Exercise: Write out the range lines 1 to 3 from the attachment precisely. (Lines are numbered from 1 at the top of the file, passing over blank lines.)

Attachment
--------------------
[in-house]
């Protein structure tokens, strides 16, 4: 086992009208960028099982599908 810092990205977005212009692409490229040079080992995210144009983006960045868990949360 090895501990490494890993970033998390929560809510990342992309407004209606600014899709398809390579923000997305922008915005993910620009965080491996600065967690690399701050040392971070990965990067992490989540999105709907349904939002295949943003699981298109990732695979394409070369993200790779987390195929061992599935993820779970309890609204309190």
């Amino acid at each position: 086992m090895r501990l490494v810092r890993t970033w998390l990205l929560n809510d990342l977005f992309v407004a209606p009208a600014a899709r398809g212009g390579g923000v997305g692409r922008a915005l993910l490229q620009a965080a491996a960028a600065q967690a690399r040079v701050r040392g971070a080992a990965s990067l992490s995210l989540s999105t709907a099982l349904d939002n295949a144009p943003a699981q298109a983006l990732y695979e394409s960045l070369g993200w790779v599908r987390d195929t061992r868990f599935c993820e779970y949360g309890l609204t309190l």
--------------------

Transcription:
[in-house]
């Protein structure tokens, strides 16, 4: 086992009208960028099982599908 810092990205977005212009692409490229040079080992995210144009983006960045868990949360 090895501990490494890993970033998390929560809510990342992309407004209606600014899709398809390579923000997305922008915005993910620009965080491996600065967690690399701050040392971070990965990067992490989540999105709907349904939002295949943003699981298109990732695979394409070369993200790779987390195929061992599935993820779970309890609204309190």
């Amino acid at each position: 086992m090895r501990l490494v810092r890993t970033w998390l990205l929560n809510d990342l977005f992309v407004a209606p009208a600014a899709r398809g212009g390579g923000v997305g692409r922008a915005l993910l490229q620009a965080a491996a960028a600065q967690a690399r040079v701050r040392g971070a080992a990965s990067l992490s995210l989540s999105t709907a099982l349904d939002n295949a144009p943003a699981q298109a983006l990732y695979e394409s960045l070369g993200w790779v599908r987390d195929t061992r868990f599935c993820e779970y949360g309890l609204t309190l």